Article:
de facto film reviews 2 stars

The Addams Family has existed since the late 1930s. Created to be an inversion of the ideal American family, they are depicted as a band of creepy, ghoulish people whose interests deal with rather macabre topics. However, they are also portrayed as very nice people who are neighborly and willing to help. They aren’t evil people, their just different.

Now the Addams family (voiced by Oscar Issac, Charlize Theron, Chloë Grace Moretz, Finn Wolfhard, and Nick Kroll) has been brought to the 21st century with a new origin story and a new batch of supporting characters to freak out. When their home turns out to be on the mountain overlooking a manufactured neighborhood headed by TV host Margot Needler (Allison Janney), the family decides to check out modern life, which goes about as well as one might expect.

Their usual antics are off-putting to the citizens of the town, and threaten the stability of Margot’s envisioned “perfect neighborhood.” As the family begins to assimilate into the modern world, she begins to concoct a plan to do away with the freakish clan. But the Addams aren’t willing to give up without a fight, and will do anything to prove that they are just a normal family despite their differing interests. So, how does their new adventure compare to their other iconic stories?

The Addams Family boasts a stellar voice cast and an opening act that manages to capture the spirit of the titular family, but once the film begins focusing on the new additions, that’s when things go south. The film is hampered by some truly terrible animation, in both the setting and the supporting characters, that looks unfinished compared to modern theatrical animated films, and a pedestrian story that forces an overused, maudlin message down our throats.

Let’s start with the good, because there is one thing that almost saves the film; the cast. The voice cast is phenomenal, both in choice and performances. Particular praise should be given to Oscar Issac and Finn Wolfhard, who’s portrayals of Gomez and Pugsley Addams respectively truly embody the crazed nature of the characters. The cast gives so much life to the beloved characters that they almost help prop up the less-than-stellar film.

The other surprisingly good thing about this modern portrayal of the family is the opening act. The first 30 minutes of the film are loaded with clever little jokes and visual gags that perfectly capture the spirit of the family. There are little bits of morbid humor that the classic characters are known for, even if the film does have the tendency to turn away from a good portion of it. Still, it’s nice that they tried.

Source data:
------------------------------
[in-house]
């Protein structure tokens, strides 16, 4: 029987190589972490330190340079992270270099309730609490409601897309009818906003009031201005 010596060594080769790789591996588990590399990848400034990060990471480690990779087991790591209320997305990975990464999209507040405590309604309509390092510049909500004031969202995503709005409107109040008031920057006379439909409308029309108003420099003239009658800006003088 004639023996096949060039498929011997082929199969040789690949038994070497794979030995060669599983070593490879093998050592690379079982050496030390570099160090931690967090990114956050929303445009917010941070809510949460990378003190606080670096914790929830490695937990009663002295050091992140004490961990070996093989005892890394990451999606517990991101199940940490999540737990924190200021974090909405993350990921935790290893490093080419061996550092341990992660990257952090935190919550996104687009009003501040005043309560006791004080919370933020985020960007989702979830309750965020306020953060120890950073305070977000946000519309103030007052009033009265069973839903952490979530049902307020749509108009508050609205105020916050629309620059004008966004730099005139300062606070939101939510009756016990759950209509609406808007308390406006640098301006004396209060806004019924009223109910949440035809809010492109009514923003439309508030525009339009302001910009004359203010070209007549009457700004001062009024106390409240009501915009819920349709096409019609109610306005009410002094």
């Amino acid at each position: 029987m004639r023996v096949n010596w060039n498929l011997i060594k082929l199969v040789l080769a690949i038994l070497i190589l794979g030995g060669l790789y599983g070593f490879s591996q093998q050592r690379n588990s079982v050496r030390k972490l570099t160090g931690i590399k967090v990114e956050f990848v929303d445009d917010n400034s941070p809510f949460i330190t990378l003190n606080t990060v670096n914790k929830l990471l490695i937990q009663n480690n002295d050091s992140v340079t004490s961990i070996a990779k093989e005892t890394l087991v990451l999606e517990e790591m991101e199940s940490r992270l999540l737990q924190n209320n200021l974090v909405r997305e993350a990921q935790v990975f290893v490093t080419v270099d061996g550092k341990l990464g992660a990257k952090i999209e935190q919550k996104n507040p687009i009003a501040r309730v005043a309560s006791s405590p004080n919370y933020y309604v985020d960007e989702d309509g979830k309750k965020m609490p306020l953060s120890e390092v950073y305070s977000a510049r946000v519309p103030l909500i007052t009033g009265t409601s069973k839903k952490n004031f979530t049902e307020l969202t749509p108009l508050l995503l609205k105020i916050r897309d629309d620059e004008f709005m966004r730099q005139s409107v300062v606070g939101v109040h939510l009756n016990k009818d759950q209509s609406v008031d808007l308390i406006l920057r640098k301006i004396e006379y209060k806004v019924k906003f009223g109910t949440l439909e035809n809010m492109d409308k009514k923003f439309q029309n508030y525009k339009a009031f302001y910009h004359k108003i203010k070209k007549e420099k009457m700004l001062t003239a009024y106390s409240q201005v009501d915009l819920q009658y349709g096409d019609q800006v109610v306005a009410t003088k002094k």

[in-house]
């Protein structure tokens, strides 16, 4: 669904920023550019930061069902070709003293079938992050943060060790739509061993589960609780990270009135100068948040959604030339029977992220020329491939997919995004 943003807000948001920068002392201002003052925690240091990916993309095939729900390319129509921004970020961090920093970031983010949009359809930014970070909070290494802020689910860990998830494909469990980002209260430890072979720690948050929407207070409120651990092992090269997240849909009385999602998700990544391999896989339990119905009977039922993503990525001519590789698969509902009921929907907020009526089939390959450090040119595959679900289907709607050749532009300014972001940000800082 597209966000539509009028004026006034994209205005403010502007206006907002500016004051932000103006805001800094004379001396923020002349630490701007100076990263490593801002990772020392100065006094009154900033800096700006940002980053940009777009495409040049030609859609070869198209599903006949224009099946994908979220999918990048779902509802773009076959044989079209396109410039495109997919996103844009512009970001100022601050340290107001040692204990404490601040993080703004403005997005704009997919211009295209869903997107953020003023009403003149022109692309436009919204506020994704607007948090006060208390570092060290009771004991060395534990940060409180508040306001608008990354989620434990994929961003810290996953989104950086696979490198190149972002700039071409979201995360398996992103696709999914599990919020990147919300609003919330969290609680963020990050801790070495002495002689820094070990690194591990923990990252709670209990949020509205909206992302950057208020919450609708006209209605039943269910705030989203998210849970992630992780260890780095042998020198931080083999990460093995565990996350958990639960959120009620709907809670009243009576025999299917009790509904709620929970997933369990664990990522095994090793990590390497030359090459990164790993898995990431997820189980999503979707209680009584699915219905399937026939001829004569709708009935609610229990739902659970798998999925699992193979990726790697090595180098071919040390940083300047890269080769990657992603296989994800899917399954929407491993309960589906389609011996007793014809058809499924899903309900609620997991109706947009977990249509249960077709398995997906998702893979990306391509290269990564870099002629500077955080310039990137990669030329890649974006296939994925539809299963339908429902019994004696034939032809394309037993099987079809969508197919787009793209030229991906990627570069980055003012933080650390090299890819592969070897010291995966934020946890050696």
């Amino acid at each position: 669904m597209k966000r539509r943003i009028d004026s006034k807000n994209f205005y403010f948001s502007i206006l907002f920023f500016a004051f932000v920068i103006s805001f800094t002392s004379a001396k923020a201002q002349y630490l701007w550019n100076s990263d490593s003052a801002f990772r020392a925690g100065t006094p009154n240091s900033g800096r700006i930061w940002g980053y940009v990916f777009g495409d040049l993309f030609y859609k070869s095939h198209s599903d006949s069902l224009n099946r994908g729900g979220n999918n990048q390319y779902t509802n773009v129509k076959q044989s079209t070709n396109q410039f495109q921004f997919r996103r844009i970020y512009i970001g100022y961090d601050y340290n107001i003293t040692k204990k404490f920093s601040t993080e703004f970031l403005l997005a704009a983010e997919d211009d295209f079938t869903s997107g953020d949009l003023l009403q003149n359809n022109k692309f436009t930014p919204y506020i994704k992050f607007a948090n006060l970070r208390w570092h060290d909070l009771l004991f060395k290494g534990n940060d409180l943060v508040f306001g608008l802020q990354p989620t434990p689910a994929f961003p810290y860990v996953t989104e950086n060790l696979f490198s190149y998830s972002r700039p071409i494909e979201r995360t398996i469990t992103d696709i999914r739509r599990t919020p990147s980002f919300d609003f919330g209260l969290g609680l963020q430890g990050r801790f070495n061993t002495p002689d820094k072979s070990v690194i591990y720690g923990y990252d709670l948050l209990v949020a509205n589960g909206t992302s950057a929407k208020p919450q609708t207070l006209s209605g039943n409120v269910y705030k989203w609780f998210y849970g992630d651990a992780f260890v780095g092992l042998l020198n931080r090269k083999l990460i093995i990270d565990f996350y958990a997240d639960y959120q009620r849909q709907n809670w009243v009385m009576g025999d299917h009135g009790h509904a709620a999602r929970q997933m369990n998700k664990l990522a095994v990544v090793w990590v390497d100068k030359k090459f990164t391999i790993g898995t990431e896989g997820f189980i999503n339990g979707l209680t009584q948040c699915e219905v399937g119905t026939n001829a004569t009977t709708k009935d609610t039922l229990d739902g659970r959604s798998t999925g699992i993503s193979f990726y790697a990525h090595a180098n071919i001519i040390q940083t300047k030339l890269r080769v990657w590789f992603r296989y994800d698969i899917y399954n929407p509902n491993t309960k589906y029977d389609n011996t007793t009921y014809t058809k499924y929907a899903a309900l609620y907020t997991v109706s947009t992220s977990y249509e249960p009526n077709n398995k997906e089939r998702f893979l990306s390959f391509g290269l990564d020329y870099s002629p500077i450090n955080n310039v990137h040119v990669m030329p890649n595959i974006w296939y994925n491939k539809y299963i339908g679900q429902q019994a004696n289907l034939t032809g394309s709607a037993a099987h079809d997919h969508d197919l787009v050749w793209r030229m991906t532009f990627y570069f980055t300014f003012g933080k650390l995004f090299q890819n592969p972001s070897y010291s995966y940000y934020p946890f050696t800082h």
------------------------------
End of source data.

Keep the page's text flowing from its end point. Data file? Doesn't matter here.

The animation is one of the biggest letdowns of the film. For being a modern animated film made for a theatrical release, it looks like the kind of kids film released straight to DVD. Sure the designs of the title characters work, but all the supporting characters look like strange, plastic dolls moving across a poorly rendered play set (something Wednesday humorously comments on in a bunch of unintentionally meta jokes). Seriously, if you don’t have the budget or resources to make good CG animation, don’t bother.

This film is also proof at how soft studios think kids have become. The Addams family is known for their delightfully morbid sense of humor, which comprises of jokes involving death, torture, insects, ghosts, and generally all things spooky. All this was played with enough light satire that kids would laugh while adults would get what they really mean. However, this film does away with a lot of said morbid humor, treading tired modern gags and only implying the demented things they say and do. It’s played more for laughs than previous incarnations, which could frustrate fans of the original stories.

Like most modern incarnations of old characters, much of what made them who they are is thrown out in favor of making them reflect modern viewpoints. While this film doesn’t do this as much as anticipated, it does place the characters in an underdeveloped storyline that forces the tired “accepting people for their differences” message in our faces. That wouldn’t be such a bad thing if 1) we hadn’t seen that storyline millions of times prior and 2) the Addams family was built on that logic, but they weren’t. It just doesn’t work.

The Addams Family isn’t as bad as one could have expected from a modern interpretation of a 1930s bunch of characters, which only makes it more disappointing that it wasn’t something more. The voice cast is pitch perfect and there are several gags that harken back the the characters’ early days, but the poorly produced animation, unoriginal story, and frustrating willingness to play it safe keep it from being what it could’ve been. The Addams family deserves to live on as American cultural icons, just not like this.